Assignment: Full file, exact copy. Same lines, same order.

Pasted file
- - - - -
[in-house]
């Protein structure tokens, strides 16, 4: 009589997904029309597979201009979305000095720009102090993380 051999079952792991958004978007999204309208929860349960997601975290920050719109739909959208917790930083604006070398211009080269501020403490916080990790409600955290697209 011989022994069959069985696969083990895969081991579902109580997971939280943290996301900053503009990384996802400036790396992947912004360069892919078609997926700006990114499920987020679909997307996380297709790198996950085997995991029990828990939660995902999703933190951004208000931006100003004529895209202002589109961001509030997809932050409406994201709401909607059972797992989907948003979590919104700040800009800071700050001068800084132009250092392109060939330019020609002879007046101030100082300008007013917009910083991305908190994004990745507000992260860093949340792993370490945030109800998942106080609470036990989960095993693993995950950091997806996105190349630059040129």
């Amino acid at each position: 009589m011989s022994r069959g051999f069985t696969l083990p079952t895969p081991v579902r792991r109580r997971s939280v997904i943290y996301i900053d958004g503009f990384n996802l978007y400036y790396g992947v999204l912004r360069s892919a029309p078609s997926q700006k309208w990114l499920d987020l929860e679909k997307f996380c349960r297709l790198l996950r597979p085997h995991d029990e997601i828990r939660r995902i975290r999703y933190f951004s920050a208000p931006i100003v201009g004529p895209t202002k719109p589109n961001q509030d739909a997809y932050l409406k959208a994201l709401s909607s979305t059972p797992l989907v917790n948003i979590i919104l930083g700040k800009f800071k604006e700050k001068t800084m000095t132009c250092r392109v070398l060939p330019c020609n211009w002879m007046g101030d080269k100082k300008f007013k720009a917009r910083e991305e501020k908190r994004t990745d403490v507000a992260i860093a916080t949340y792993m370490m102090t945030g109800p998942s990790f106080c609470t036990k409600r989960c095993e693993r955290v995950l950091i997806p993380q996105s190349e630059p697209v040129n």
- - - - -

[in-house]
């Protein structure tokens, strides 16, 4: 009589997904029309597979201009979305000095720009102090993380 051999079952792991958004978007999204309208929860349960997601975290920050719109739909959208917790930083604006070398211009080269501020403490916080990790409600955290697209 011989022994069959069985696969083990895969081991579902109580997971939280943290996301900053503009990384996802400036790396992947912004360069892919078609997926700006990114499920987020679909997307996380297709790198996950085997995991029990828990939660995902999703933190951004208000931006100003004529895209202002589109961001509030997809932050409406994201709401909607059972797992989907948003979590919104700040800009800071700050001068800084132009250092392109060939330019020609002879007046101030100082300008007013917009910083991305908190994004990745507000992260860093949340792993370490945030109800998942106080609470036990989960095993693993995950950091997806996105190349630059040129």
């Amino acid at each position: 009589m011989s022994r069959g051999f069985t696969l083990p079952t895969p081991v579902r792991r109580r997971s939280v997904i943290y996301i900053d958004g503009f990384n996802l978007y400036y790396g992947v999204l912004r360069s892919a029309p078609s997926q700006k309208w990114l499920d987020l929860e679909k997307f996380c349960r297709l790198l996950r597979p085997h995991d029990e997601i828990r939660r995902i975290r999703y933190f951004s920050a208000p931006i100003v201009g004529p895209t202002k719109p589109n961001q509030d739909a997809y932050l409406k959208a994201l709401s909607s979305t059972p797992l989907v917790n948003i979590i919104l930083g700040k800009f800071k604006e700050k001068t800084m000095t132009c250092r392109v070398l060939p330019c020609n211009w002879m007046g101030d080269k100082k300008f007013k720009a917009r910083e991305e501020k908190r994004t990745d403490v507000a992260i860093a916080t949340y792993m370490m102090t945030g109800p998942s990790f106080c609470t036990k409600r989960c095993e693993r955290v995950l950091i997806p993380q996105s190349e630059p697209v040129n």